This essay was originally posted on the City Brights Blog, which is an online publication hosted by the SFGate, home to the San Francisco Chronicle.
In its 12th year, the Oakland-based Ella Baker Center for Human Rights is a powerhouse in the struggle for justice, opportunity and peace. Under the direction of Jakada Imani, the center has helped close some of California’s most abusive youth prisons, successfully sponsored landmark juvenile justice reform, and created new clean and green opportunities through the groundbreaking work of the Green-Collar Jobs Campaign. In 2008 Jakada and the Ella Baker Center played a lead role in defeating California’s Proposition 6, a dangerous and ineffective “tough on crime” ballot measure that would have forced the state to spend more than a billion dollars annually on failed programs.
The Bay Area native is working to help bring an end to the cycle of violence that plagues much of urban America and to promote reinvestment in our cities using smart solutions and uplifting alternatives to violence and incarceration. A a long-time community organizer and activist, Jakada led a successful campaign to stop the construction in Alameda County of one of the nation’s largest (per capita) juvenile halls in Alameda County — an enormous “Super Jail for Kids.”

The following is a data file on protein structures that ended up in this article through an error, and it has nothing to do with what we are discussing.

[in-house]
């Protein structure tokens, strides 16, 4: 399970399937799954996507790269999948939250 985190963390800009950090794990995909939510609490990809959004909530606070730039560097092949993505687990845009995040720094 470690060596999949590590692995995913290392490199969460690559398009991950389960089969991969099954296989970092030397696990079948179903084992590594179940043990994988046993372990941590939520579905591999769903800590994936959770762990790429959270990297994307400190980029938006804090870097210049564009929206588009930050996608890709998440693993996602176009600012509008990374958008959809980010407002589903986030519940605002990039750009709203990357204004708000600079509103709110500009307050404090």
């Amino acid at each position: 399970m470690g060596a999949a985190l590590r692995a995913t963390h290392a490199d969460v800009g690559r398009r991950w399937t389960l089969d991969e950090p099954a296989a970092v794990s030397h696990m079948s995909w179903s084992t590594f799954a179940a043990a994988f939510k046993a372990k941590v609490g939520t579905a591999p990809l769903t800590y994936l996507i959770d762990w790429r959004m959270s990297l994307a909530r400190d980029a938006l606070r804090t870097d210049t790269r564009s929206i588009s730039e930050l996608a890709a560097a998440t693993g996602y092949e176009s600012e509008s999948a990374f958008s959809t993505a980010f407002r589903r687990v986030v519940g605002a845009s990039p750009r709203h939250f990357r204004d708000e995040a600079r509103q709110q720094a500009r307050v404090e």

For many years before becoming the Executive Director at the Ella Baker Center, I worked with our Books Not Bars campaign which transforms our juvenile justice system to invest in young people, their families, and our communities. Since its inception, the campaign has helped close four of the notoriously abusive California Youth prisons and organized thousands of family members of incarcerated youth and our allies to demand change in the system.
After all those years of working with incarcerated youth and their family members, one thing is extremely clear. A prison does very little to help people behinds bars. In fact, it often makes things worse. Forced to experience outrageous levels of violence, abuse, and neglect, young people often leave California’s youth prisons damaged and unprepared – over 70% are rearrested within two years.
Not only is a prison sentence ineffective at providing those locked up any form of rehabilitation or opportunity for healing, a sentence does little to end the suffering of the victims of a crime. One of the mothers from the Families for Books Not Bars network remains seared into my memory. This woman, was the mother of three kid- her oldest son and her daughter were both serving time in California’s youth prisons. Her younger son was killed in a case of mistaken identity. The understandable devastation she felt at her son’s murder was not so different then the extreme devastation she felt from having two of her children locked up for their own mistakes.
Violence inflicts trauma. Healing from that trauma is a long path. When tragedy strikes, we yearn for justice. However, I’ve said it before, and I’ll say it again- sentencing one man is not justice.
On Friday, November 5th, a sentence is expected in the trial of Johannes Mehserle for the murder of Oscar Grant. And Mehserle is guilty of murder, even if the jury decided it was merely involuntary manslaughter, and should be held accountable for his actions. But I don’t want any of us to kid ourselves that a longer sentence for Mehserle will equal justice for Oscar Grant..
Read the rest of this post at http://www.sfgate.com/cgi-bin/blogs/imani/detail?entry_id=76327#ixzz16DezG2r5